This is also a good light summer main course for 2-3 people

4 oz/100gr Puy or similar lentils (Puy are best)
150-200gr smoked salmon
1-2 tablespoons peeled and finely chopped shallots
1 clove garlic, peeled and crushed
1-2 tablespoons walnut or hazelnut oil
1-2 tablespoons sunflower or groundnut oil
1 dessertspoon good balsamic vinegar
salt, pepper, chopped parsley

Cover the lentils generously with water; add a bayleaf; and cook with until just tender (15-20 minutes for Puy lentils). Drain, remove the bay-leaf and add the shallot and garlic. Then dress immediately with the oils, vinegar, salt and pepper, mixing thoroughly. Leave to cool a bit (it is best served lukewarm, but is also good cold). Remove the garlic clove, mix in some chopped parsley and distribute the lentils onto individual serving plates. Arrange the smoked salmon beside the lentils.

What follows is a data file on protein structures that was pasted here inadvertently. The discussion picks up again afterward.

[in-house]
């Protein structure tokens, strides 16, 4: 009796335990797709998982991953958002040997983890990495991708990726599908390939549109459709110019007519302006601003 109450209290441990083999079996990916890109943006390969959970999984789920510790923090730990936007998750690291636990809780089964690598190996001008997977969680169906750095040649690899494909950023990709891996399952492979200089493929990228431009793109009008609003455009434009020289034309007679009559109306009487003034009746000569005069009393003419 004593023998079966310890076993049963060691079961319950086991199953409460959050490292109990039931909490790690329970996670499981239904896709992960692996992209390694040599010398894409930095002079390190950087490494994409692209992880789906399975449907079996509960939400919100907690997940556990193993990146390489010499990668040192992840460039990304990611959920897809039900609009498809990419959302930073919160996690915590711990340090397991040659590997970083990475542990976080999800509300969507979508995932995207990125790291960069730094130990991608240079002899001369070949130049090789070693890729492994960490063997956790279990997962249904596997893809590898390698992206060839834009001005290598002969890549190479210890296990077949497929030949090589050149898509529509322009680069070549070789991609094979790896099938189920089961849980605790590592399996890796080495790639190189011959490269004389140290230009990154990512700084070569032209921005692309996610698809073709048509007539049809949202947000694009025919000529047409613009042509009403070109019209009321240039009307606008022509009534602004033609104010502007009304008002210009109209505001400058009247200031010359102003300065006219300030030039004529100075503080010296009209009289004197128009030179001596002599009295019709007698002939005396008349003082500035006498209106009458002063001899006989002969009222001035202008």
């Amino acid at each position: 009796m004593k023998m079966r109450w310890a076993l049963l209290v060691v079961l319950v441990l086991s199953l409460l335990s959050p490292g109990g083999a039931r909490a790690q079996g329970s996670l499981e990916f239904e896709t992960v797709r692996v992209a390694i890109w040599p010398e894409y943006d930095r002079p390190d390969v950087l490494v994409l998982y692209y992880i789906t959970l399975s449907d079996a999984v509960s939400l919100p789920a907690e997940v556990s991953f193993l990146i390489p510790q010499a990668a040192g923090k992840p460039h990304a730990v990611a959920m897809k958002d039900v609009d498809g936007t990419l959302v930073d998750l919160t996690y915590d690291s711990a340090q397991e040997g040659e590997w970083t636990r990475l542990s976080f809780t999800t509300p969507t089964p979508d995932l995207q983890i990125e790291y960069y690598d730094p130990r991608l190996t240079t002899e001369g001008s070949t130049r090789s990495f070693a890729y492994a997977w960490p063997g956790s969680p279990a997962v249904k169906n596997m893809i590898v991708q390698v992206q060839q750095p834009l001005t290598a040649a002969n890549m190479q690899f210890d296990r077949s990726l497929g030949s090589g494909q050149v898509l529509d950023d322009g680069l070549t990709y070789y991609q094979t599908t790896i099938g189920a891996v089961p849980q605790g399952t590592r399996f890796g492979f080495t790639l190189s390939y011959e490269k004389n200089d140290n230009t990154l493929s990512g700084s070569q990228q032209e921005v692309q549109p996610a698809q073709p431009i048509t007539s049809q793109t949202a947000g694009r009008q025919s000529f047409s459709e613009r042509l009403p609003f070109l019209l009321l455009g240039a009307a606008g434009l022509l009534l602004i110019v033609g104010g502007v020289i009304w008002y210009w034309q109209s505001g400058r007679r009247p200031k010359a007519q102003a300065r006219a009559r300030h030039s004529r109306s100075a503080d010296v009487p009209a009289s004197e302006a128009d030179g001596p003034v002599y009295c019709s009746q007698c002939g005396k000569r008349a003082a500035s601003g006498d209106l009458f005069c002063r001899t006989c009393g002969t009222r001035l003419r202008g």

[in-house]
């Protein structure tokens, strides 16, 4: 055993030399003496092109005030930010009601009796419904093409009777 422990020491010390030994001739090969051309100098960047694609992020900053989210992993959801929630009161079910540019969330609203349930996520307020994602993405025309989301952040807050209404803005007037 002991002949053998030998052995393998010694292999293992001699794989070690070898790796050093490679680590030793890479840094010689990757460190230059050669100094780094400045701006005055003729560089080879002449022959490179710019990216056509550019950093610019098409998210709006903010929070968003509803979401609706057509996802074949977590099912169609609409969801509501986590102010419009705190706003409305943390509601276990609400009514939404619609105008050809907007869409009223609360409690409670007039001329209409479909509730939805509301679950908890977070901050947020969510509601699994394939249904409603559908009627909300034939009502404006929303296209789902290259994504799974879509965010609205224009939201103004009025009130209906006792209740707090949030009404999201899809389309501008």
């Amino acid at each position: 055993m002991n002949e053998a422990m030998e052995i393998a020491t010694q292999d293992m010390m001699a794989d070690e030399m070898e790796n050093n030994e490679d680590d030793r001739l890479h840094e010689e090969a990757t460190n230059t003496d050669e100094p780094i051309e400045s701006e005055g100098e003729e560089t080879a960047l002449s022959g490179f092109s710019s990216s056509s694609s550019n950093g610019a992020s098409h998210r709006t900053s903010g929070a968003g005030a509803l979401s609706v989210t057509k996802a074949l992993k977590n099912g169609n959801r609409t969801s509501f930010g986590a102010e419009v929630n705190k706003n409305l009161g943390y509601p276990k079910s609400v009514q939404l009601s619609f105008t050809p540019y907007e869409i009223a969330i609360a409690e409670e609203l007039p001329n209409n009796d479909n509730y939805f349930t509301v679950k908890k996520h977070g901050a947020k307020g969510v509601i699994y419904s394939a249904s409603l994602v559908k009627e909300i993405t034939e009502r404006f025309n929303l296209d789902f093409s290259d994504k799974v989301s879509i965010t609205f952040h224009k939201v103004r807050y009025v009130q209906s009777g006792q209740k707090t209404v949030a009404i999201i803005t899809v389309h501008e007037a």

A version of this used to be a common hors d’oeuvre in bistros in France.

2 mild pickled herring fillets (e.g. dill-pickled)
1 eating apple (e.g. Cox)
2 tablespoons soured cream or crème fraiche

parsley or chives to decorate

Cut the pickled herring into 2 cm slices. Peel and core the apple and cut into pieces of a similar size. Mix both together with the sour cream or crème fraiche and sprinkle with some chopped parsley or chives. Serve perhaps with some hot new potatoes on the side.


2 large herrings, filleted and skinned
1 carrot, peeled and thinly sliced
1 onion, peeled and thinly sliced
half a lemon, thinly sliced
2 bay-leaves, torn into pieces
½ teaspoon dried thyme or 1 teaspoon fresh thyme
1 teaspoon whole black peppercorns
4 fluid oz/120ml olive oil